The Arabian Grosbeak or Arabian Golden-winged Grosbeak (Rhynchostruthus percivali) is a finch found in Saudi Arabia, Oman and Yemen. It is included as a subspecies in R. socotranus by some authorities, but in recent times the three golden-winged grosbeak populations are usually considered distinct species.
The males are grey-brown overall with a black bill. The head is brown, with a dark grey mask and white cheeks, and it has large, bright yellow patches on the wings and tail. The females are similar to the males though somewhat duller, and the juveniles are rather streaky and lack the adults' distinctive head pattern.
Ecology and status
The Arabian Grosbeak is typically found between 1,060 and 2,800 metres ASL in forested wadis and areas of scrub. Its range encompasses Dhofar in Oman, the Mahrah of eastern Yemen, and the mountains of northern Yemen to Saudi Arabia. It ranges as far north as Al Hara near Ta'if, where one or two birds were seen on April 26-27, 1996.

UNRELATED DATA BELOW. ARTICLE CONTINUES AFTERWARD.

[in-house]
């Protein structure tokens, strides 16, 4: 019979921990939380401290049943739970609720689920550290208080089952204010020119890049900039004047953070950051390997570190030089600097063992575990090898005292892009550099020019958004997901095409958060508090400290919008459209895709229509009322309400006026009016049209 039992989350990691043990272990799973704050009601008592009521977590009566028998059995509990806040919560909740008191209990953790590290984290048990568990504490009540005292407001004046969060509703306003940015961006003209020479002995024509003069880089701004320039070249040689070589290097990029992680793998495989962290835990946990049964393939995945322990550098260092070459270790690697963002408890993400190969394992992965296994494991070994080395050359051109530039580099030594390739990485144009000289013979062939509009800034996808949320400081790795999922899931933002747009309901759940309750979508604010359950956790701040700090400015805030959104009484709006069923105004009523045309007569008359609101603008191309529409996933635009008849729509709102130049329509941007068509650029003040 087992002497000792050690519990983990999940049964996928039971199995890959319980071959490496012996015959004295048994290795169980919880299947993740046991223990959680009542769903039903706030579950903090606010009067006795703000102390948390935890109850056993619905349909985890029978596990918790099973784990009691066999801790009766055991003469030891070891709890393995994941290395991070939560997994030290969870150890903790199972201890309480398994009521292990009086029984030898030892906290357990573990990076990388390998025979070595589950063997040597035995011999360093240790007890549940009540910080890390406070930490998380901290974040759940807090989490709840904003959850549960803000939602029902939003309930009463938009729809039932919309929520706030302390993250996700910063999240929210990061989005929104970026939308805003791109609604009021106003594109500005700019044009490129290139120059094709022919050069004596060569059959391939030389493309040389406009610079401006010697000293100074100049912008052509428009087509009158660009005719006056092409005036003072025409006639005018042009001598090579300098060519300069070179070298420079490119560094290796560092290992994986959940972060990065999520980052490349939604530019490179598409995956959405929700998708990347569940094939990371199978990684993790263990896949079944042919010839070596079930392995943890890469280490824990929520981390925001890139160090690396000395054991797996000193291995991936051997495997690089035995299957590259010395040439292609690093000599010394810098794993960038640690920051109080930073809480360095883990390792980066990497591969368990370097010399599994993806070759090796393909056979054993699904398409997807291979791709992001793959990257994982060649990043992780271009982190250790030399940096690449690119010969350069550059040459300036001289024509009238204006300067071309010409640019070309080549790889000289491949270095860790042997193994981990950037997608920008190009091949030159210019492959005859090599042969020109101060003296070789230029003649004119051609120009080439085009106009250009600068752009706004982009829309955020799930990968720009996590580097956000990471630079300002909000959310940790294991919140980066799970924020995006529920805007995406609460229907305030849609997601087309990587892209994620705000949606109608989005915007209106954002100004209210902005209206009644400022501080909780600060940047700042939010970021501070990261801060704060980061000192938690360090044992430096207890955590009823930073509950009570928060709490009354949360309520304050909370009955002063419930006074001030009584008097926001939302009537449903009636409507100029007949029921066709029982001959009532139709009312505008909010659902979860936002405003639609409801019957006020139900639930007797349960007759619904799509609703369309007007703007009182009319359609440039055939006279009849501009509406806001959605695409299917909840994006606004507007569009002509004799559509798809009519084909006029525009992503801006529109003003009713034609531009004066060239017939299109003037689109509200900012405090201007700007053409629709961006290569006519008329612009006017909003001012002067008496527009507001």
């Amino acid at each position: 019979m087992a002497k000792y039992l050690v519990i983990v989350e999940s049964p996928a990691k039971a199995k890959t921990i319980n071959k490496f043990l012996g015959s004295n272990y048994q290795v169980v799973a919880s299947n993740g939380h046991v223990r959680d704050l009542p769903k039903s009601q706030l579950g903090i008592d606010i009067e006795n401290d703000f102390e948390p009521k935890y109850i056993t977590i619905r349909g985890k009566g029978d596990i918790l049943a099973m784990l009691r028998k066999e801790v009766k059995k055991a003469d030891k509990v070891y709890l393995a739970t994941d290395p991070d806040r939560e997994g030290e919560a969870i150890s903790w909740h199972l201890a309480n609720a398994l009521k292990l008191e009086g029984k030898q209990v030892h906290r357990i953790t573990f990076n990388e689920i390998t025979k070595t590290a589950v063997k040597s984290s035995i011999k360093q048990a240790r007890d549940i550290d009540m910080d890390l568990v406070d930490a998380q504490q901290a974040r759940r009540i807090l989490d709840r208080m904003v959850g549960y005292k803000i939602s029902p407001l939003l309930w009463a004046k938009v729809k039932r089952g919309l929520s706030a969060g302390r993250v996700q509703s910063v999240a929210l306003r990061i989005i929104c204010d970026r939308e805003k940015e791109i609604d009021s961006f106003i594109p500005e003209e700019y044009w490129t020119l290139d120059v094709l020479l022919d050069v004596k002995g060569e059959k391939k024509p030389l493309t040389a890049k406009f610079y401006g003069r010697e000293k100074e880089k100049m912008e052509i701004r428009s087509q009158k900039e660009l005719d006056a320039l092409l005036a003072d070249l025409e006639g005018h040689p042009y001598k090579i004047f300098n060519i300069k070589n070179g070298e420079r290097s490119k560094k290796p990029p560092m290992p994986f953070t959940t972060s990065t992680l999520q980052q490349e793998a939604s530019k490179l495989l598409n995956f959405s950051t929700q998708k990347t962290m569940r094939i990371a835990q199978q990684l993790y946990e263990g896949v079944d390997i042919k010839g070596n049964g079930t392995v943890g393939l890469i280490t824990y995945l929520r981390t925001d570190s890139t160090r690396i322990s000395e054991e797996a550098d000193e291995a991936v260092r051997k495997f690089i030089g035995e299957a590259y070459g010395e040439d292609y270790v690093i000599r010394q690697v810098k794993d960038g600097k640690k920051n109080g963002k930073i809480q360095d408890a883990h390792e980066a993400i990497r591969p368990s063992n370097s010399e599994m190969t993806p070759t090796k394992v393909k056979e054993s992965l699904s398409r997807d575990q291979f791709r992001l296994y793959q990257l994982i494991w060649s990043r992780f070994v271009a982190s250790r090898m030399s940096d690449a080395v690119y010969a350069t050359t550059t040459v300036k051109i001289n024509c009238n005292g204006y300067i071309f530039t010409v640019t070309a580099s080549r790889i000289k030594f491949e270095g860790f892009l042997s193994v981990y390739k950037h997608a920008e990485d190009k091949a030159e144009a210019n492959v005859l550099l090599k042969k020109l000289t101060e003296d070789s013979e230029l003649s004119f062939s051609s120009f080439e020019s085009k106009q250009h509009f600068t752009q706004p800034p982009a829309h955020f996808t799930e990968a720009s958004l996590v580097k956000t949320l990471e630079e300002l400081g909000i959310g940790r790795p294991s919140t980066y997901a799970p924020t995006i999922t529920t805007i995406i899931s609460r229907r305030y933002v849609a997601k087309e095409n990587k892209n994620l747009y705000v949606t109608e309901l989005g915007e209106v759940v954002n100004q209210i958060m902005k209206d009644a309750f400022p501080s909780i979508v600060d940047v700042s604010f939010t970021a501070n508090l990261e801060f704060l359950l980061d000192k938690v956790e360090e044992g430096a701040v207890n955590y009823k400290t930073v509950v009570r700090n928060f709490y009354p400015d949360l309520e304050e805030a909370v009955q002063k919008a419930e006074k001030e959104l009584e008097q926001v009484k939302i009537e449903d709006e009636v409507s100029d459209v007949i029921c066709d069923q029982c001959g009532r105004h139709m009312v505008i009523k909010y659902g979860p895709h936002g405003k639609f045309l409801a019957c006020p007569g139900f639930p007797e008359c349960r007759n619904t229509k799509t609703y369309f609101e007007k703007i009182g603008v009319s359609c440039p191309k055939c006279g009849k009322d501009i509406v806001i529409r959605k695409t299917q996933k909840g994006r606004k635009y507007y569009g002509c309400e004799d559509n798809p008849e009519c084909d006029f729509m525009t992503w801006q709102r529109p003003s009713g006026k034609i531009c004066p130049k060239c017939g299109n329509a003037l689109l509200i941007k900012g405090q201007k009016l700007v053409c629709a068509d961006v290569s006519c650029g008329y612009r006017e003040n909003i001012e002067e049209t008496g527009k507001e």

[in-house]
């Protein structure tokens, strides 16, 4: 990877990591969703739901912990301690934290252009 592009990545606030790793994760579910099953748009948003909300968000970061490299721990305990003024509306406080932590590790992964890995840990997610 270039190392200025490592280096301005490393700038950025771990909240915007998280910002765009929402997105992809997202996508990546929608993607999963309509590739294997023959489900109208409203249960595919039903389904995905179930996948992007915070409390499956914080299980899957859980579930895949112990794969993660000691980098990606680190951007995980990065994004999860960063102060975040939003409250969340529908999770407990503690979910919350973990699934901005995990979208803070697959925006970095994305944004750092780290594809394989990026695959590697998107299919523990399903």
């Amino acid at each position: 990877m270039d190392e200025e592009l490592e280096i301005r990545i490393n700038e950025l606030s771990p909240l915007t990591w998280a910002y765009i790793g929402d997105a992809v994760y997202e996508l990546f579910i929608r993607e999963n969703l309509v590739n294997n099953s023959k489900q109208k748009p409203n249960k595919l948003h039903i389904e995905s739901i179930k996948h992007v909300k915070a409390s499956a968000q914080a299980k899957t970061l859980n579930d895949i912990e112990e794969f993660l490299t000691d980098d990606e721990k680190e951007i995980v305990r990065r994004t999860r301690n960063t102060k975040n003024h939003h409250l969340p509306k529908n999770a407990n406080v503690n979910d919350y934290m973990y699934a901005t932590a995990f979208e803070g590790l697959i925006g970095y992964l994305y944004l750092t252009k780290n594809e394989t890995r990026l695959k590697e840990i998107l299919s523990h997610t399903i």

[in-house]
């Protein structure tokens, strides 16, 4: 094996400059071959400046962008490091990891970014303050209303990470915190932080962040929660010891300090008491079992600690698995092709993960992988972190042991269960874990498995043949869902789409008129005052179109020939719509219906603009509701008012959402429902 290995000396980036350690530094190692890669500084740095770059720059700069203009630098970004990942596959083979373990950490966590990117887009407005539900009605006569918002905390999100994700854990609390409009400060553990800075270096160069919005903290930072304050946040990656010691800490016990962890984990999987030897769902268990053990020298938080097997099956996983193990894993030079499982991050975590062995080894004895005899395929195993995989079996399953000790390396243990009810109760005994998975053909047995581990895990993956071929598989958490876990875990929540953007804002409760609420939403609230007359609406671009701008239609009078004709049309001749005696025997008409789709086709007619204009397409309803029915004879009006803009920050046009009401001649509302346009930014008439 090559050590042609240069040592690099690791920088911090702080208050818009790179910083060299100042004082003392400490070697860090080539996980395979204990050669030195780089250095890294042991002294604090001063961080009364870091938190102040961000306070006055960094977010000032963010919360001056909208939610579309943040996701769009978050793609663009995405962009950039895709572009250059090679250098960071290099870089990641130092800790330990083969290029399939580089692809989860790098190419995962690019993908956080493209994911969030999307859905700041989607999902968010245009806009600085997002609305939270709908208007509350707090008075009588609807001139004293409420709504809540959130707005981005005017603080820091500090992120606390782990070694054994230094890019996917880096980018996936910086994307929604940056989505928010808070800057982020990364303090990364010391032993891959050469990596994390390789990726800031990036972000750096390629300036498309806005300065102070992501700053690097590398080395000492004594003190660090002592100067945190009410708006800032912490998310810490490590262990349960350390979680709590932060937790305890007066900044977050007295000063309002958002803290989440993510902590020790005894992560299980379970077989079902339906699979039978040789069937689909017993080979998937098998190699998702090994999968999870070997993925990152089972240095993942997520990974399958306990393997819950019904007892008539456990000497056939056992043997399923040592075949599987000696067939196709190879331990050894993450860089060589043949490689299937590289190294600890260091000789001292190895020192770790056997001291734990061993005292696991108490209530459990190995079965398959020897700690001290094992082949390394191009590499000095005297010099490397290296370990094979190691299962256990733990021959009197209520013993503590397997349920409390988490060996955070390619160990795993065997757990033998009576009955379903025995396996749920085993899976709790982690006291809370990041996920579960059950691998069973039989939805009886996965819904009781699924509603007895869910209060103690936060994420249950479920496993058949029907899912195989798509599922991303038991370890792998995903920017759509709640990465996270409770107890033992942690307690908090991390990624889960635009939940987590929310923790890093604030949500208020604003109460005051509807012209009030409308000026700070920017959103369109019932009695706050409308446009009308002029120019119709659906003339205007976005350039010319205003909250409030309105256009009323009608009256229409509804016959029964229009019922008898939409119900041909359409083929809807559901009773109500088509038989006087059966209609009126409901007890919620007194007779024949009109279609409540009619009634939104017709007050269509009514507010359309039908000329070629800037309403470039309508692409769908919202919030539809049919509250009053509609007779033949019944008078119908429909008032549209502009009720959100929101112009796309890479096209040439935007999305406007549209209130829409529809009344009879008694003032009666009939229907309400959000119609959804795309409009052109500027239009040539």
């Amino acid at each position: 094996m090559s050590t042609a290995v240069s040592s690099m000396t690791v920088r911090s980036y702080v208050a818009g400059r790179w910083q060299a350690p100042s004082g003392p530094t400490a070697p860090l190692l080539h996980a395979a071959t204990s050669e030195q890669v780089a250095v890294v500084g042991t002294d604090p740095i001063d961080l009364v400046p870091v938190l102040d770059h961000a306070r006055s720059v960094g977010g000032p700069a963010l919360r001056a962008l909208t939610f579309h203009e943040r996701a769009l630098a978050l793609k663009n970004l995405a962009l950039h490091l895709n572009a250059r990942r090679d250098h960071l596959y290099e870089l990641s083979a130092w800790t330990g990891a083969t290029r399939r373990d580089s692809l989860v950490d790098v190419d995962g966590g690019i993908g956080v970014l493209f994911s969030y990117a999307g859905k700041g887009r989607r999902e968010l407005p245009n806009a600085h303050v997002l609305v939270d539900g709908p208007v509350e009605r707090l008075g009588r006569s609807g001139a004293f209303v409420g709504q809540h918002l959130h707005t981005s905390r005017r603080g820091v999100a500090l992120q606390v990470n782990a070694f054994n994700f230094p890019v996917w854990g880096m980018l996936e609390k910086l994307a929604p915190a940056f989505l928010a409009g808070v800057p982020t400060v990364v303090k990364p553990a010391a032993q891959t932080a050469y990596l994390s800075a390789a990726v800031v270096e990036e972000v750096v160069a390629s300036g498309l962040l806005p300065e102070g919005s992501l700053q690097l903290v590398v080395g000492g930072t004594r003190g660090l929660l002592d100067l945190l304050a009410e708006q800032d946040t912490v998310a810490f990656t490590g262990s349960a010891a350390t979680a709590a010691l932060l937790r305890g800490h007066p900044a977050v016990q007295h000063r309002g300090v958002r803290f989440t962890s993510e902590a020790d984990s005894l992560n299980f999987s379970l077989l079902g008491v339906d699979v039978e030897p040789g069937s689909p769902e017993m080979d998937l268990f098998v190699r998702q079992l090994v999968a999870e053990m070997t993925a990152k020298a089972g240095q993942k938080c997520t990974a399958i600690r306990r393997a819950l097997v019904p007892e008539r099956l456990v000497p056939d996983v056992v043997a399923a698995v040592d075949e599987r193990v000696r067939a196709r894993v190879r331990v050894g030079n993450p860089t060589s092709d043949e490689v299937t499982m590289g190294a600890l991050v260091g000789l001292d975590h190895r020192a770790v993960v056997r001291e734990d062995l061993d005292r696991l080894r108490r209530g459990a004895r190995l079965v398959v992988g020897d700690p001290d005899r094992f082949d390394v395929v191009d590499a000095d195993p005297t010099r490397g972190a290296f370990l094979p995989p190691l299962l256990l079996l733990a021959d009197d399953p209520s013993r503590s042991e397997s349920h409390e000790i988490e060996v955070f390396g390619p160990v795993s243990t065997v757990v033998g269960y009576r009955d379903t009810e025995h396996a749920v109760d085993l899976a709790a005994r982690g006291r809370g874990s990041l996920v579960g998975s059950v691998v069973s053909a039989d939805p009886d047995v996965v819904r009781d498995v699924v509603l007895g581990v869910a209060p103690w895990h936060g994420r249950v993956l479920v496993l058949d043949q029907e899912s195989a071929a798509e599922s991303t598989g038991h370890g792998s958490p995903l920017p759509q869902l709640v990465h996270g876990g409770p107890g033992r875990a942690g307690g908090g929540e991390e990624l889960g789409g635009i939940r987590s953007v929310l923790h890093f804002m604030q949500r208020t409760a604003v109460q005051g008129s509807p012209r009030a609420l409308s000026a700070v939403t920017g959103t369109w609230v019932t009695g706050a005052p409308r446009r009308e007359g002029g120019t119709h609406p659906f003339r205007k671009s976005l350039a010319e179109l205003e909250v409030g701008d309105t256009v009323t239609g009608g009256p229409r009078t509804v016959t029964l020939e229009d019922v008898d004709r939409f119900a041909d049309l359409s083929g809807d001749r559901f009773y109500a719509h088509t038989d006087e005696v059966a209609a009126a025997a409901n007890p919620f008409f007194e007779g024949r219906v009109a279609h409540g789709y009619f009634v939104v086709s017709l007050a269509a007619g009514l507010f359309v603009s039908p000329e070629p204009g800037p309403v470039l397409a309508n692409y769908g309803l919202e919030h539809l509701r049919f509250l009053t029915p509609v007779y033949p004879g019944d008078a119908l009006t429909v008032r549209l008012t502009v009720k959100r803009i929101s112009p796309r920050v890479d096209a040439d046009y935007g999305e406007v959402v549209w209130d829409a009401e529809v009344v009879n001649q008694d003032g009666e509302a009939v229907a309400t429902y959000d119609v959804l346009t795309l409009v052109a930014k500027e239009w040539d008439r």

In southwestern Saudi Arabia it is resident in relict East African Juniper (Juniperus procera) forests. In Yemen it has been recorded in spurge (Euphorbia) scrub and woodland of acacias (Acacia) and junipers (Juniperus), while in the wooded Mahrah it is primarily found in Anogeissus/Commiphora woodland. The fruits of juniper, acacia and spurge species appear to form the bulk of its diet.
It appears to be present in low densities throughout its range. The population is estimated at around 9000 individuals, but it is becoming rare due to habitat destruction. Therefore, when it was first evaluated as a distinct species for the 2008 IUCN Red List, it was categorized as a Near Threatened species.